Cynthia Lam is a senior Johnson Scholar at Washington and Lee University, earning dual degrees in English (BA) and Business Administration (BSc) with minors in Creative Writing and Philosophy. An active leader and community member, she serves as Managing Editor of the newspaper, Special Events Chair of the Service League, Honor Advocate, Writing Center Tutor, and Tour Guide. During her junior year, she studied abroad at Oxford University. Cynthia will be attending law school this fall to pursue a career in public service.
It always came down to this.
No matter who called, what the issue was, or how the conversation went, it always
came down to this single, resounding question:
“Are you an attorney?”
I would sigh, smile, and shake my head.
No, I told them.
Not yet, I told myself.
Working at Legal Services of New Jersey (LSNJ) this past summer opened my eyes to
the powerful position of being a lawyer. I soon realized that an attorney offered more
than just advocacy; an attorney held the promise of access, affirmation, and hope.
As an intern for the Hotline, I conducted the initial intake for low-income and
underrepresented clients from all over the state. From child custody appeals to
bankruptcy filings to landlord tenant disputes, I gained rapid exposure to diverse areas
of the law. Even though these cases came from different contexts and different parties,
all the individuals called for the same reason: to access the law.
In many ways, the law is the great equalizer. Everyone is impacted by the legal system,
so ideally, everyone should possess equal knowledge of the rules and rights which
govern our day-to-day existence. Justice, after all, should be blind to the discriminants
of color, creed, and status.
Yet that is not always the case. With seemingly endless scores of statutes, sections, and
fine print, the law is one of the most comprehensive and complex foundations of
society. Because of its intricacy and magnitude, not everyone fully understands the
system. While we are theoretically entitled to the same liberties and protections, many
individuals lack the ability to capitalize on these rights and utilize the law properly.
That is why being an attorney is such a privilege. This profession is dedicated to the
study and mastery of the law, with the goal of serving others so that they, too, may fully
access the system.
This vision of equality and justice is what draws me towards the legal field. A lifelong
advocate with a passion for helping those in need, I have always yearned to give back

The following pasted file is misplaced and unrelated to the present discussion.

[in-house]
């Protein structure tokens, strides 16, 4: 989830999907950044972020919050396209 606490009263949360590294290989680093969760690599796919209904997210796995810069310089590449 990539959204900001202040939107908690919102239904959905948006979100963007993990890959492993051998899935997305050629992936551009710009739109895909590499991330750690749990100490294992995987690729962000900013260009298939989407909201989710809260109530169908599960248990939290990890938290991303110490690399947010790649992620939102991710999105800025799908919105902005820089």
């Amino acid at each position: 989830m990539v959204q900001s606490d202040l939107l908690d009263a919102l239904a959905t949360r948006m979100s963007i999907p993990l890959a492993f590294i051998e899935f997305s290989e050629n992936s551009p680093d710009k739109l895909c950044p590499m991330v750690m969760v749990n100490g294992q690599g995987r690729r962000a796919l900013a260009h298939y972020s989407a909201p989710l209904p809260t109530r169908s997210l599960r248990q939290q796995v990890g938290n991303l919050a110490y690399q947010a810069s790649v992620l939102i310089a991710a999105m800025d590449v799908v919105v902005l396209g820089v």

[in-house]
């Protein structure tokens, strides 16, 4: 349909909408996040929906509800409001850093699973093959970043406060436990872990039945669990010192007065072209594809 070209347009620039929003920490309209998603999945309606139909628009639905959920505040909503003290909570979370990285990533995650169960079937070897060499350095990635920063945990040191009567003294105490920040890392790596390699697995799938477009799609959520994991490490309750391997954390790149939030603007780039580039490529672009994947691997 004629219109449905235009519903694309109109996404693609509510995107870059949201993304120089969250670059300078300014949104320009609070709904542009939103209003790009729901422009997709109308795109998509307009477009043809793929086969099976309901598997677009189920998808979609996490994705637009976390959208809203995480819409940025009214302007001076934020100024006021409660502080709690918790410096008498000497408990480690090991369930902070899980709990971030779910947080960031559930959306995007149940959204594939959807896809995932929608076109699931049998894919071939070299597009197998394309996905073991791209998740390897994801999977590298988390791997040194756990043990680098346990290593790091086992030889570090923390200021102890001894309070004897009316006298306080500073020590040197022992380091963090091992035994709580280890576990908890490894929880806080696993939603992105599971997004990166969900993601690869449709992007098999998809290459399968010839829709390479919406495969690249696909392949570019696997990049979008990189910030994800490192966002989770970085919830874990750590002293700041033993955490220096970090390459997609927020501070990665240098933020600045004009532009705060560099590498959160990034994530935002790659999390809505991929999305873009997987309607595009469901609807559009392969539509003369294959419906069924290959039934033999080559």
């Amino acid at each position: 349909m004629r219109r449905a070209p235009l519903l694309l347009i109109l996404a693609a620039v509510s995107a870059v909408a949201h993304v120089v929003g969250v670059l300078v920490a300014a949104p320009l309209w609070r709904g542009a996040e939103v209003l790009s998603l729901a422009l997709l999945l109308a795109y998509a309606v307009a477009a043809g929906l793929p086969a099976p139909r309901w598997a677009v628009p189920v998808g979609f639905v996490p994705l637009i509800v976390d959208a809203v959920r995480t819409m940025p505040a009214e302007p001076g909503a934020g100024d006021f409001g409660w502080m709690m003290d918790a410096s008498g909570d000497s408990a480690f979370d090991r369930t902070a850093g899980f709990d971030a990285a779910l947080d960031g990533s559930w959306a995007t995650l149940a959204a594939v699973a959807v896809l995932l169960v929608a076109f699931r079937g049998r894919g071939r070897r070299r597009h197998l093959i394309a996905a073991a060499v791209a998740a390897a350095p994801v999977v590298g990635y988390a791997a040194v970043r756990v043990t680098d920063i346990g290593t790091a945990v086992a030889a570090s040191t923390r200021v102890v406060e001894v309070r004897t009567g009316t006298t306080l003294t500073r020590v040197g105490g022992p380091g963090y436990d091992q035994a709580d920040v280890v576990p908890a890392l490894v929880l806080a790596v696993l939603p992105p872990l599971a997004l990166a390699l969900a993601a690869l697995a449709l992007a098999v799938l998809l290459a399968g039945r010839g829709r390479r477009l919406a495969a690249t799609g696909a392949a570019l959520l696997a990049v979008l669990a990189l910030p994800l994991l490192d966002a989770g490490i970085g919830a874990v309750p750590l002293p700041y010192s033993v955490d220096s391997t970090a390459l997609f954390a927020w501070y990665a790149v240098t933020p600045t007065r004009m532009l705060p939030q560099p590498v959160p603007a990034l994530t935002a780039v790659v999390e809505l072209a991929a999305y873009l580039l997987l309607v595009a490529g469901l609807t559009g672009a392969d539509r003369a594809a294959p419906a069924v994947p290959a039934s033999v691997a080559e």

to the community, to become a part of something greater than myself.
Obtaining a legal degree is one of the most powerful and effective ways of doing so.
After earning my JD, I hope to clerk on a federal or national court so that I may deepen
my understanding of the judicial system and leverage my abilities to better serve others.
With these skills and knowledge, I plan to become a public interest trial attorney,
pursuing a career in the government or nonprofit sector. Ultimately, having gained
valuable experience on both the advocacy and judicial side of the law, my dream is to
become a judge, where I can make rulings to enact long-term change.
To me, public service is more than a profession. It is a lifestyle. My desire to make a
difference drives all that I do. This sense of purpose is evident from my long history of
activism and community service, which spans across my high school and college career.
From volunteering at the Children’s Specialized Hospital to leading fundraising efforts
for our campus-wide philanthropy to serving as a university-appointed Honor
Advocate, I have embraced engagement at various levels. What unites all these
activities is my passion for helping people – defining my lifetime of advocacy – a 21-
year-old work in progress.
And now, it leads me to the inevitable next step: law school. I am ready to dedicate my
life to continuing this cause, doing what I love. I want to make my mark in this
profession and leave a legacy of service and equality. Achieving a legal degree will
bring me one step closer to my goals, helping me help others.
I long for the day when I am asked:
“Are you an attorney?”
Smiling, I answer with a single, resounding: